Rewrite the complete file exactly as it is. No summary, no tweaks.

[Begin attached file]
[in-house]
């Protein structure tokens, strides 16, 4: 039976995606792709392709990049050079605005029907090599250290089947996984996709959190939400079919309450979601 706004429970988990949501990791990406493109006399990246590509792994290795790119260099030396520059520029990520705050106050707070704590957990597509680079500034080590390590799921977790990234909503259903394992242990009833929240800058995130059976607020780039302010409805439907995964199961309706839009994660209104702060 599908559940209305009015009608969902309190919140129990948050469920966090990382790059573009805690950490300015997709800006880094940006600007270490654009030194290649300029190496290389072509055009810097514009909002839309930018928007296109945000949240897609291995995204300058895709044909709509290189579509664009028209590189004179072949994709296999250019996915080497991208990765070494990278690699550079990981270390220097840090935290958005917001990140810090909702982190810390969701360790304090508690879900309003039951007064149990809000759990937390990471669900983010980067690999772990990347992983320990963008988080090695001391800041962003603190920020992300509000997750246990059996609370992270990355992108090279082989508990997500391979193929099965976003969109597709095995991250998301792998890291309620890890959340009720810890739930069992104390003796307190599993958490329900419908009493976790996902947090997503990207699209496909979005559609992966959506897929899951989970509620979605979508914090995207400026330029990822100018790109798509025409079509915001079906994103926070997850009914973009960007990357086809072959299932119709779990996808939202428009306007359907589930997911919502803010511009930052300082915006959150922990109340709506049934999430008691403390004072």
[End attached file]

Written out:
[in-house]
């Protein structure tokens, strides 16, 4: 039976995606792709392709990049050079605005029907090599250290089947996984996709959190939400079919309450979601 706004429970988990949501990791990406493109006399990246590509792994290795790119260099030396520059520029990520705050106050707070704590957990597509680079500034080590390590799921977790990234909503259903394992242990009833929240800058995130059976607020780039302010409805439907995964199961309706839009994660209104702060 599908559940209305009015009608969902309190919140129990948050469920966090990382790059573009805690950490300015997709800006880094940006600007270490654009030194290649300029190496290389072509055009810097514009909002839309930018928007296109945000949240897609291995995204300058895709044909709509290189579509664009028209590189004179072949994709296999250019996915080497991208990765070494990278690699550079990981270390220097840090935290958005917001990140810090909702982190810390969701360790304090508690879900309003039951007064149990809000759990937390990471669900983010980067690999772990990347992983320990963008988080090695001391800041962003603190920020992300509000997750246990059996609370992270990355992108090279082989508990997500391979193929099965976003969109597709095995991250998301792998890291309620890890959340009720810890739930069992104390003796307190599993958490329900419908009493976790996902947090997503990207699209496909979005559609992966959506897929899951989970509620979605979508914090995207400026330029990822100018790109798509025409079509915001079906994103926070997850009914973009960007990357086809072959299932119709779990996808939202428009306007359907589930997911919502803010511009930052300082915006959150922990109340709506049934999430008691403390004072």